Where do older people live?

Simone - Myth Buster

Simone has a rich background in human geography, demography and urban planning – a background that was useful in her previous roles in the Commonwealth and State Governments, and now as part of the forecast team at .id. From the Queensland coast to the southern suburbs of Perth, Simone produces population and dwelling forecasts that help local governments make informed decisions about future service and planning needs. She is a regular contributor to .id’s blog and has spoken at several conferences on how our cities and regions are changing. She is a big advocate of evidence-based planning and how Census and other data can inform this. Outside of work Simone is a keen traveller and photographer – interests that tie in well with her professional life and help her to understand “place”.

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2 Responses

  1. Ian Bowie says:

    It’s interesting to observe that concentrations of the ‘elderly’ aren’t confined to coastal LGAs: particularly in Victoria there is an inland belt of what may be tree change (as opposed to sea change) LGAs: given the small LGA populations the apparent concentrations may be as much to do with ageing in agricultural regions as with retirement migration. I wonder how well these patterns of ‘elderly’ are matched by those of ‘pre-retirement’ (55-64) and ‘early retirement’ (65-74) populations?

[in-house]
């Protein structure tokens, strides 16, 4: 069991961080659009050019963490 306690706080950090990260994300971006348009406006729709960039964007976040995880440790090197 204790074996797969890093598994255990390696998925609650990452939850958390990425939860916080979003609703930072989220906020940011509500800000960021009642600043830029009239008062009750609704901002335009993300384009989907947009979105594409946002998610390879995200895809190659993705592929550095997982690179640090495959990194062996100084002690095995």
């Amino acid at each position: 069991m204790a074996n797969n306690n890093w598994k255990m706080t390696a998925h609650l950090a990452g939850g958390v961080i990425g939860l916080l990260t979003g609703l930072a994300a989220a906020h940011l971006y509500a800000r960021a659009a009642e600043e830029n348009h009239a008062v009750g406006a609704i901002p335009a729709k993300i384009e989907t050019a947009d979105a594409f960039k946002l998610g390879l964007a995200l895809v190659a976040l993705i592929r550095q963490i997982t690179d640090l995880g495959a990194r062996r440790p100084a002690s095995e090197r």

2. Simone Alexander says:

    Hi Ian, there is no doubt an element of retirement migration in some inland areas but the data clearly shows that in the agricultural areas it’s more about young people moving out and leaving behind an older population. I know that there is some retirement migration to some of the Murray River towns for example.

    I agree that it would be interesting to look at the 55-64s and 65-74s – and also the 85+ cohort. I would like to revisit some of my blogs on internal migration of the 55-64s when the new data is released later this year. In some of the coastal LGAs you can clearly see the impact of retirement migration when you look at the data by age.

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